The volunteers of the new St.James music academy bring the joys of musicianship to the Downtown Eastside kids.
On a late Wednesday afternoon in October, a homeless man settles into a sleeping bag on the steps of St. James Anglican Church in the Downtown Eastside, at the corner of Gore and Cordova streets. The site is just a couple of blocks away from Main and Hastings, the infamous focal point of the city's most desperately drug-addicted citizens.
Step inside the church basement, however, and the harshness of the neighbourhood seems miles away. In one space, a gaggle of excited elementary-school-aged children are making their way through a violin lesson, each with a pint-sized instrument held tightly beneath their chin. Similar scenes are taking place in other rooms, with guitars, pianos, and cellos.
It's the fifth week of the St. James Music Academy's inaugural term, with 50 of some of the city's most disadvantaged children taking part in weekly classical-music lessons for an annual cost of $20–a fee that is reimbursed to those who complete the yearlong program. And it's all happening because of the travails experienced by one of the church's parishioners.
Kathy Walker, a 42-year-old married mother of five girls aged eight to 16, wanted affordable music lessons for her children, but kept running into roadblocks. "I discovered fairly quickly that this was expensive and not very accessible in the neighbourhood in which I live," she explains, in conversation at the church. Two years ago, her eldest daughter was turned down from the Sarah McLachlan Music Outreach program because of limited space. Around the same time, the Strathcona Community Centre removed the subsidy from a piano program in which three of Walker's daughters were enrolled.
"I thought, 'If I'm going through this, this must be a dynamic for many other families,'" Walker recalls. Her next thought? "We should have our own music school."
That was two years ago. After forming a working group, Walker got the church's blessing to use its basement for the initiative and, over the next 24 months, spent countless hours ensuring the academy's doors would eventually open. Sunrise Market in Chinatown agreed to chip in free, healthy after-school snacks for the students. Music retailer Long & McQuade gave the school a discount on rental instruments. Numerous donors, including London Drugs, pitched in to raise the $50,000 in annual operating costs of the enterprise. A board of directors was established, including local luminaries such as Vancouver Recital Society artistic director Leila Getz and the CBC's Bill Richardson. Walker and Gerald Harder, the church's–and now the academy's–music director, interviewed teachers and hired Benson Benovoy for guitar, Marie Calvert and Jill Samycia for piano, Sarah Westwick for violin, and Catriona Day and Celia Olson for cello. Walker also selected students from Strathcona elementary school, with the help of school and community-centre resource workers and First Nations support workers.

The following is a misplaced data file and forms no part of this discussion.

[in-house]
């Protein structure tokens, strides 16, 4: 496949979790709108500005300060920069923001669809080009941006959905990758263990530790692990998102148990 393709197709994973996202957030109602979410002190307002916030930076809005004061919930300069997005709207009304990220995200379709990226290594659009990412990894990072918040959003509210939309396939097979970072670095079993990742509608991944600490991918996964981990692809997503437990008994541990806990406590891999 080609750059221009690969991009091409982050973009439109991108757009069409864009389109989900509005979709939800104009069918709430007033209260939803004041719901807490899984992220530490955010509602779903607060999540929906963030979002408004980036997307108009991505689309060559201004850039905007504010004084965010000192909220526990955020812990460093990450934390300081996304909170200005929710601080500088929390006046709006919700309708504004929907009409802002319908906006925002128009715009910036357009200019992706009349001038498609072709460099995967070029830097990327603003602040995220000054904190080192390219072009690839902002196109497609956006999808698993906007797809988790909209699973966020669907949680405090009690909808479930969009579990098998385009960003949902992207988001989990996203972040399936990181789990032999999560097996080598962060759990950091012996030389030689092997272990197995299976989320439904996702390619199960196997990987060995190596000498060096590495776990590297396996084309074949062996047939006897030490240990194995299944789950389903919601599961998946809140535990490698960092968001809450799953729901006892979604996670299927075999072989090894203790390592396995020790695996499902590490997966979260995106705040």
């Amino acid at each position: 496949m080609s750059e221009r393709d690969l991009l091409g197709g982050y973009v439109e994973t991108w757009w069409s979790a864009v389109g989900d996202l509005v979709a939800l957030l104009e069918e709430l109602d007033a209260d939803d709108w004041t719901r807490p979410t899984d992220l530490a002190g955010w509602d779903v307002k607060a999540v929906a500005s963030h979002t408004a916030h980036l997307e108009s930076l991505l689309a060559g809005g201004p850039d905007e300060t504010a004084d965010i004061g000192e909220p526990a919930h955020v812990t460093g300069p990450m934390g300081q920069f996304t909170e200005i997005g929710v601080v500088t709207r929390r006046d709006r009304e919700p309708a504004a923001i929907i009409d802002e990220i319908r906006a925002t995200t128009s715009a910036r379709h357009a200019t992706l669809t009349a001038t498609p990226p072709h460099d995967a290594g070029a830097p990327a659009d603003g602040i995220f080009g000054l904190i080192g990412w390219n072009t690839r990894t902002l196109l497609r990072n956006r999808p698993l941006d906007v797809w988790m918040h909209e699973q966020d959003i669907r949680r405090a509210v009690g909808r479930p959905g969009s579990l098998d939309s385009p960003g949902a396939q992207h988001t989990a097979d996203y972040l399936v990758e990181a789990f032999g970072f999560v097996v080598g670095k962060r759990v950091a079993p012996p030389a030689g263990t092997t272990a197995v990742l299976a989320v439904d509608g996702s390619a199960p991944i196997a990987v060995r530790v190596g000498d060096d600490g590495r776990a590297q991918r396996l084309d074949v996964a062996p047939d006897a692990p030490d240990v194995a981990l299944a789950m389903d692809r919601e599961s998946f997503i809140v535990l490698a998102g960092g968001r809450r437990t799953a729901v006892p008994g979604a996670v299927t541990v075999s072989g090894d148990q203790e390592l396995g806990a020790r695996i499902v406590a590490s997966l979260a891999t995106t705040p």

Finally, in the third week of September, the academy doors opened. For Harder, it was an overwhelming moment. "We had an orientation session in mid September, and it's when all these kids and their parents started streaming in the doors for the session that I realized, 'This is real,'" he recalls. "It was terrifying, in a way, because we've committed. We've committed to this neighbourhood. We've committed to doing this project and to these kids."
Every Monday or Wednesday, Walker or a volunteer picks up students from Strathcona elementary school and walks them over to the church where, after a snack, some start their group lessons while others do homework or take part in arts and crafts. After switching, they all take part in a choir practice led by Harder. While some of them have behavioural issues related to difficulties at home or, in some cases, developmental challenges, says Walker, they all seem to be relishing the opportunity to explore something that, for many, had until recently seemed unattainable.
"I know that maybe some have background with fetal alcohol effects and fetal alcohol syndrome, attention-deficit issues–children who struggle to focus and concentrate. But we have found in this environment, by and large, they are thriving," she notes.
Walker, who manages a housing co-op part-time, also sees the school as an important way of ensuring that the community continues to be supported in the coming years. "With what's going on in the Downtown Eastside around changes and gentrification and Woodward's and all of this, I think it's very important to secure, for the future, a space that will always be accessible to children without adequate resources," she says. "I don't know what it's going to look like in five years, but I know that these children will still live here, many of them, and I want to make sure that we have established something like this that will always be available."
For all the grittiness of the Downtown Eastside, Walker, who has lived here for 14 years, insists she'd never want to live anywhere else. "I love the neighbourhood.”¦I think it takes some work to overcome some of the difficulties of living in the community, but it pays off when you do and stay connected to your neighbours and really get out and about. I find it's a very welcoming place to be."
On this Wednesday night, with the excited sounds of children discovering the joys of making music, it isn't hard to agree.
Link: St. James Music Academy